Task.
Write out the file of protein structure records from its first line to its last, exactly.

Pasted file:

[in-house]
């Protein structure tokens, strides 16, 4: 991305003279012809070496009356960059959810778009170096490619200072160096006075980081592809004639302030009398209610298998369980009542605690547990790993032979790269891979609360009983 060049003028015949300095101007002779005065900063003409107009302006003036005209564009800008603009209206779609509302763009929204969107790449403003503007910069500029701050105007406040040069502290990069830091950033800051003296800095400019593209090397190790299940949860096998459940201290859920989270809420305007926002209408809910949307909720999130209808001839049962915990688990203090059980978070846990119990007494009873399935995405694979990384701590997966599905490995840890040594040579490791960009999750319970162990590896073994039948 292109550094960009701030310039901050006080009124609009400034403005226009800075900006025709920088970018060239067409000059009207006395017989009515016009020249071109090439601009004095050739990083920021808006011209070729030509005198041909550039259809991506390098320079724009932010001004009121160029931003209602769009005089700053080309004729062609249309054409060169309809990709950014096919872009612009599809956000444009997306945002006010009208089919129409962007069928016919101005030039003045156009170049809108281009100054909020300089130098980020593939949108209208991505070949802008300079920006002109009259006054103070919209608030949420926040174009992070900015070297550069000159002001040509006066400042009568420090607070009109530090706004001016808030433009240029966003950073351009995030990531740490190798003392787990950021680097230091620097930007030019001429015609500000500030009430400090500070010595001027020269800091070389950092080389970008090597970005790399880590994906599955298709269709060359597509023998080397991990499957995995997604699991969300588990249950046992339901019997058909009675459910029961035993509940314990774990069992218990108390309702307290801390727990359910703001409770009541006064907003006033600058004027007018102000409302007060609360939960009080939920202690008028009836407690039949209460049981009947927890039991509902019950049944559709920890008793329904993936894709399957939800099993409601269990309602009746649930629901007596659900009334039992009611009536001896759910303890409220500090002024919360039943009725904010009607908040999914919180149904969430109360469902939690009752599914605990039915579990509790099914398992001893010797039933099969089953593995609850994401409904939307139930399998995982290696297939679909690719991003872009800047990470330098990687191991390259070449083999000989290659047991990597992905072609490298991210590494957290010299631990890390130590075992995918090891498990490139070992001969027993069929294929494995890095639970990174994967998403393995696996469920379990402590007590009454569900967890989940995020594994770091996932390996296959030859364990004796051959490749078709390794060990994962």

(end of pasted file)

[in-house]
């Protein structure tokens, strides 16, 4: 991305003279012809070496009356960059959810778009170096490619200072160096006075980081592809004639302030009398209610298998369980009542605690547990790993032979790269891979609360009983 060049003028015949300095101007002779005065900063003409107009302006003036005209564009800008603009209206779609509302763009929204969107790449403003503007910069500029701050105007406040040069502290990069830091950033800051003296800095400019593209090397190790299940949860096998459940201290859920989270809420305007926002209408809910949307909720999130209808001839049962915990688990203090059980978070846990119990007494009873399935995405694979990384701590997966599905490995840890040594040579490791960009999750319970162990590896073994039948 292109550094960009701030310039901050006080009124609009400034403005226009800075900006025709920088970018060239067409000059009207006395017989009515016009020249071109090439601009004095050739990083920021808006011209070729030509005198041909550039259809991506390098320079724009932010001004009121160029931003209602769009005089700053080309004729062609249309054409060169309809990709950014096919872009612009599809956000444009997306945002006010009208089919129409962007069928016919101005030039003045156009170049809108281009100054909020300089130098980020593939949108209208991505070949802008300079920006002109009259006054103070919209608030949420926040174009992070900015070297550069000159002001040509006066400042009568420090607070009109530090706004001016808030433009240029966003950073351009995030990531740490190798003392787990950021680097230091620097930007030019001429015609500000500030009430400090500070010595001027020269800091070389950092080389970008090597970005790399880590994906599955298709269709060359597509023998080397991990499957995995997604699991969300588990249950046992339901019997058909009675459910029961035993509940314990774990069992218990108390309702307290801390727990359910703001409770009541006064907003006033600058004027007018102000409302007060609360939960009080939920202690008028009836407690039949209460049981009947927890039991509902019950049944559709920890008793329904993936894709399957939800099993409601269990309602009746649930629901007596659900009334039992009611009536001896759910303890409220500090002024919360039943009725904010009607908040999914919180149904969430109360469902939690009752599914605990039915579990509790099914398992001893010797039933099969089953593995609850994401409904939307139930399998995982290696297939679909690719991003872009800047990470330098990687191991390259070449083999000989290659047991990597992905072609490298991210590494957290010299631990890390130590075992995918090891498990490139070992001969027993069929294929494995890095639970990174994967998403393995696996469920379990402590007590009454569900967890989940995020594994770091996932390996296959030859364990004796051959490749078709390794060990994962």